Support for Java 9 Modules in IntelliJ IDEA 2017.1

IntelliJ IDEA 2017.1 brings support for Java 9’s new modularity (Project Jigsaw). In this latest version, support includes code completion in the module-info.java file, and quick fixes for adding modules to your project.

Let’s take a look at a basic example of a modular project. To start with, we just have an ordinary IntelliJ IDEA module that contains a simple “Hello World” type application.

A simple application

IntelliJ IDEA lets you create a new module-info.java for your module.

Create new module-info.java

This module-info.java will have the basic structure provided for you.

Default module-info.java

Everything continues to work as expected with this file in place, for example running the application works normally. Where you start to see the impact of using modularity is when you try to use Java classes that you’d normally be able to access.

Error using Logger

Here, IntelliJ IDEA can help you to figure out what the problem is, and offer suggestions to fix it.

Add requires to module-info.java

As you’d expect, IntelliJ IDEA makes the correct changes to the module-info.java file.

Requires added

Of course, you can edit the module-info.java file yourself, and the IDE offers code completion and suggestions.

Code completion in module-info.java

Quick fixes are not only available for the standard Java modules, but also to help you write modular code yourself.  If you’re trying to access code that belongs in another IntelliJ IDEA module, from inside a module that uses Java 9’s modularity (indicated by the presence of a module-info.java file), IntelliJ IDEA will show you this isn’t going to work without some more changes.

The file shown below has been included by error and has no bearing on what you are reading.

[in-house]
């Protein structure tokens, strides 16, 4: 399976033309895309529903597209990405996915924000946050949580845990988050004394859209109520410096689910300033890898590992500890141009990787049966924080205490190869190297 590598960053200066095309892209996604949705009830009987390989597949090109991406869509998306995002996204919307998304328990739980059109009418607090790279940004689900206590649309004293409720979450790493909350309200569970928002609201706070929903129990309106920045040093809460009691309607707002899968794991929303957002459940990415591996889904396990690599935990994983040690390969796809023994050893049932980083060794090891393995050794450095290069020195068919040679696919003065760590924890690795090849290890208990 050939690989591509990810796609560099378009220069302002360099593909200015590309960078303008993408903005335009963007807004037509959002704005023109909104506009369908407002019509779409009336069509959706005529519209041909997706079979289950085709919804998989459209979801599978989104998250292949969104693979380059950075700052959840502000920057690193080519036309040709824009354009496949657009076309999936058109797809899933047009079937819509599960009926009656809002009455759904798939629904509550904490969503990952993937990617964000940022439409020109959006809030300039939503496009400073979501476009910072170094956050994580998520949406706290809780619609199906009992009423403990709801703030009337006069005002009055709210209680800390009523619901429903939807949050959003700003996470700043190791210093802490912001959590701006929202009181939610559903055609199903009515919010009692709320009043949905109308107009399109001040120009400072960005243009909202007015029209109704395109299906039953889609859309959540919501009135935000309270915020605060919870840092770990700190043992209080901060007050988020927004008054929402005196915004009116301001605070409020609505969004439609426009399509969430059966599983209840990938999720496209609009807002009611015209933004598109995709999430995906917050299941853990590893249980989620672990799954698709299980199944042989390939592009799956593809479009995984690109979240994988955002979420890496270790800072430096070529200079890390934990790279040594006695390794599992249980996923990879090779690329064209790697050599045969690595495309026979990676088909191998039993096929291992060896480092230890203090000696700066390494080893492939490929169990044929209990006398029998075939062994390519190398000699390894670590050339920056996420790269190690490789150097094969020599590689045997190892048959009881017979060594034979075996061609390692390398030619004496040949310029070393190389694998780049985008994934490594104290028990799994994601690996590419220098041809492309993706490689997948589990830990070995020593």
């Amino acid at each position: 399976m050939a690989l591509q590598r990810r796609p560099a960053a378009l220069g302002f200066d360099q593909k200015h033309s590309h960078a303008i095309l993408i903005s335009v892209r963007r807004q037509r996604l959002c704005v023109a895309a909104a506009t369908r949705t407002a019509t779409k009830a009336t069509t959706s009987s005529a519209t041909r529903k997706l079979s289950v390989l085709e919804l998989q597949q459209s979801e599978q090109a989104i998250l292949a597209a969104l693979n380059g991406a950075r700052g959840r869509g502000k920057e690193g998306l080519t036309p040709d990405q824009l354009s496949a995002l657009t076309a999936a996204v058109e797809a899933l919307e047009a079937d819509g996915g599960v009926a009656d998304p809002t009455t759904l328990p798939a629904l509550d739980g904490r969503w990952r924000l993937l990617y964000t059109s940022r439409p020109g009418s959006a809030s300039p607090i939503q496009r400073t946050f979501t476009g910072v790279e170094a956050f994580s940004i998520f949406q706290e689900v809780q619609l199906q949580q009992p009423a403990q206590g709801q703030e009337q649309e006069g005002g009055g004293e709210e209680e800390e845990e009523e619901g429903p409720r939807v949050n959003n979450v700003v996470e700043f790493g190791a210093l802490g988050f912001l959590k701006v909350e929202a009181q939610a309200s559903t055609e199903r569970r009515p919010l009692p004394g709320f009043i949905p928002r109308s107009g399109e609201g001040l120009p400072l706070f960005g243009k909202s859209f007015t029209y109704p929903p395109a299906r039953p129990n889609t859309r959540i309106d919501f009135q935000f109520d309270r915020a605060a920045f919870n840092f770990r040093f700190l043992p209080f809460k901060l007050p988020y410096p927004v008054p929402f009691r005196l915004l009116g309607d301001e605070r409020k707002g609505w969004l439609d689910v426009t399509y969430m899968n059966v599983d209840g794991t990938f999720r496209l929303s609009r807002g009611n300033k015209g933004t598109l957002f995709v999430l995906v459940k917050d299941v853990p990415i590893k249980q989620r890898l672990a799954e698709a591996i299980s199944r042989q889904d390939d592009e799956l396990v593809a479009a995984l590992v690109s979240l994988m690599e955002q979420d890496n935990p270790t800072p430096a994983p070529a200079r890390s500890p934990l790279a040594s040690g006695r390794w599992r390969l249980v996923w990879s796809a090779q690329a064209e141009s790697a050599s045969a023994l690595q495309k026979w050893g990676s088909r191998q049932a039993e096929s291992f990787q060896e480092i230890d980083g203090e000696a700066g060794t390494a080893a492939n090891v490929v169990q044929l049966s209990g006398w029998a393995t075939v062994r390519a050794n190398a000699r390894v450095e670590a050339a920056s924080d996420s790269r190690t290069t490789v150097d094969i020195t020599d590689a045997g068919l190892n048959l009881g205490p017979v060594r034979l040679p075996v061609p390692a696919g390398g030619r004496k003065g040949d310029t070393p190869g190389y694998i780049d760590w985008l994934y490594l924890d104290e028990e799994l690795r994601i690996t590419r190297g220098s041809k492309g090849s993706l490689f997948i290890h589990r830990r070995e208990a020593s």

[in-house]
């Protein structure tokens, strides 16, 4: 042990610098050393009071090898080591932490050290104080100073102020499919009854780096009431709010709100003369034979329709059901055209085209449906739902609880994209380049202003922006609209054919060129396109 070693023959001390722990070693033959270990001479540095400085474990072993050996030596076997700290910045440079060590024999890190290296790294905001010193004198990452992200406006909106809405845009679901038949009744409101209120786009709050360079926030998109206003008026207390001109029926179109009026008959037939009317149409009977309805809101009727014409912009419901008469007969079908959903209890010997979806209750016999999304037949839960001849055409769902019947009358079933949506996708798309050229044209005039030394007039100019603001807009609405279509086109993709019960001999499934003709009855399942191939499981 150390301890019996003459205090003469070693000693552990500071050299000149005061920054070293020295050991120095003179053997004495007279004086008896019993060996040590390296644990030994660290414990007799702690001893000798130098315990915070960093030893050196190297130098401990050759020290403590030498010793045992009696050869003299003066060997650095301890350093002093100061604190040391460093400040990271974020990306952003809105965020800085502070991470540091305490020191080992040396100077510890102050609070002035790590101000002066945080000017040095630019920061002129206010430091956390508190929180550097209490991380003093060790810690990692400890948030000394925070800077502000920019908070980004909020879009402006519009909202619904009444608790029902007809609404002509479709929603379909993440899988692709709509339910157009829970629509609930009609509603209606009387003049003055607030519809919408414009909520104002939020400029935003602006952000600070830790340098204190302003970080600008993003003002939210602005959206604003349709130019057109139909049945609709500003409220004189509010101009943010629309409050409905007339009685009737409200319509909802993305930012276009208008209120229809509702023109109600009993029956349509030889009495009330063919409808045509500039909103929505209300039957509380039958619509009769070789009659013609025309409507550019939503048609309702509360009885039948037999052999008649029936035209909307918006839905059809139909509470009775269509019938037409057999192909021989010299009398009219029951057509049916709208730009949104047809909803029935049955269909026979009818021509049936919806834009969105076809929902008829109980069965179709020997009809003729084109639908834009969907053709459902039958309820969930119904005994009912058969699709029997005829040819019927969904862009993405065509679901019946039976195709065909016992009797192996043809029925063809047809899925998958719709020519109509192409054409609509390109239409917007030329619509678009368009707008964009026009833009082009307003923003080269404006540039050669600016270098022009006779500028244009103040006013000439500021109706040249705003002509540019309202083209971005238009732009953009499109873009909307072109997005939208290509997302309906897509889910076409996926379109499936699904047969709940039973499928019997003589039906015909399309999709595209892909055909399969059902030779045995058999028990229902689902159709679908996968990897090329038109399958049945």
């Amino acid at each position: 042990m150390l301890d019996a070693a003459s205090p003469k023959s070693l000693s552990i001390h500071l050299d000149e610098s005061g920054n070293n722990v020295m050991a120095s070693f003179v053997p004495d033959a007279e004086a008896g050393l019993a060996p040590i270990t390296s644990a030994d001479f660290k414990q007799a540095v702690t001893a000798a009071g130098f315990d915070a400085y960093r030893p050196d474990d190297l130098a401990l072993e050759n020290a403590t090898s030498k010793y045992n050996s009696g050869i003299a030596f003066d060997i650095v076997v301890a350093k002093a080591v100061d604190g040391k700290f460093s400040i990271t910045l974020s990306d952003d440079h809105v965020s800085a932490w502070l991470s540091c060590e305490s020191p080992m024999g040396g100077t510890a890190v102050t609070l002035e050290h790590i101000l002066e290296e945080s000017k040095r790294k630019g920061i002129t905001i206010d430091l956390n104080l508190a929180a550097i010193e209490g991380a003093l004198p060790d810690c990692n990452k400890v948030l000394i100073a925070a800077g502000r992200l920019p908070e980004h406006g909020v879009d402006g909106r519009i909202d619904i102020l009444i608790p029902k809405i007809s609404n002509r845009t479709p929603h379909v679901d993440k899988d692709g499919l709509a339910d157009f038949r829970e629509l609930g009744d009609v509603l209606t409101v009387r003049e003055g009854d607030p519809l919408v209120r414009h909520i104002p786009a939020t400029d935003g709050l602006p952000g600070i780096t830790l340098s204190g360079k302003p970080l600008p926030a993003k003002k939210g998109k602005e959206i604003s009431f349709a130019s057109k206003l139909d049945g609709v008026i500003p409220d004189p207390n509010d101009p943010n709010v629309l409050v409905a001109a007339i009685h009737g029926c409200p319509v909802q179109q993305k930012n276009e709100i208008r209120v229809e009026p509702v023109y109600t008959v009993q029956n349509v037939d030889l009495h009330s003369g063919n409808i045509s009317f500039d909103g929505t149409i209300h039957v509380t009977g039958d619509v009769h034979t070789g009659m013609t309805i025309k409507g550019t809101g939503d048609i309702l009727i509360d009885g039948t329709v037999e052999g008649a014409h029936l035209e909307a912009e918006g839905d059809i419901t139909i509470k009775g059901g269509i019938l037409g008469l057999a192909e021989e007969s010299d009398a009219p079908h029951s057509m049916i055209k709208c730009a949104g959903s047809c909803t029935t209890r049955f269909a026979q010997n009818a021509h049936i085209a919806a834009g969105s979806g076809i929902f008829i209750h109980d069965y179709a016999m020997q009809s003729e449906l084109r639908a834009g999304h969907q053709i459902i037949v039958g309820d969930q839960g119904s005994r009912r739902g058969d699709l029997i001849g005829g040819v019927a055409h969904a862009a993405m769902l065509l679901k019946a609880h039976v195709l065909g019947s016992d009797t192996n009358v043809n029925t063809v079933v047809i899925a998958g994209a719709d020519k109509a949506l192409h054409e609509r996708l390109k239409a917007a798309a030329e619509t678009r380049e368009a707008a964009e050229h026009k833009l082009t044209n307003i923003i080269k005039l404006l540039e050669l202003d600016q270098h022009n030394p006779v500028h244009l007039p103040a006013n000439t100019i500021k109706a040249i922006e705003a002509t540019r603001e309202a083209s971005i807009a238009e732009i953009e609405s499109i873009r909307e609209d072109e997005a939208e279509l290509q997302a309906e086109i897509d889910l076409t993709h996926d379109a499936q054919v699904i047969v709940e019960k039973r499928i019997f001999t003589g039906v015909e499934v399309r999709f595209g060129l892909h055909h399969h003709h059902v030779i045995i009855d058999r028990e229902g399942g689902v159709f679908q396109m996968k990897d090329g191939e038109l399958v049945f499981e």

Using other modules

Firstly, there’s more code completion available to help you make the changes to the module you need to access. So once you’ve got a module-info.java file in the module you want to use, you can quickly export the required packages.

Code completion for exports

Back in the module that needs to use this newly exported code, using Alt and Enter gives suggestions as to how to fix the problems. There are two steps in this case: firstly, the IntelliJ IDEA module one needs to have a dependency on the IntelliJ IDEA module two.  Once this is done, then the module-info.java file for module one can be updated to show that the module requires module two.

Quick fixes for using modules

It’s important to note that there are two systems of modularly here: firstly, the IntelliJ IDEA modules that you’re probably already familiar with; and secondly, the new Java 9 (Jigsaw) modules that are configured using module-info.java.  To use Java 9 modularity, each Java 9 module needs to correspond to an IntelliJ IDEA module. Also note that (as shown in the last example) in IntelliJ IDEA 2017.1 you need to declare your IntelliJ IDEA module dependencies as well as your Java 9 module dependencies. So in the last example, module one was dependent upon module two:

IntelliJ IDEA module dependencies

But it also needed to declare that it requires module two in module-info.java.

Module-info dependency

In summary, although Java 9 isn’t expected just yet, IntelliJ IDEA 2017.1 provides support for working with Java 9 modularity (Jigsaw), with code completion, quick fixes and help for using the new module system.

If you want to start working with Jigsaw, check out the OpenJDK Quick Start guide, download IntelliJ IDEA 2017.1 and take a look at our Getting Started with Java 9 tutorial.

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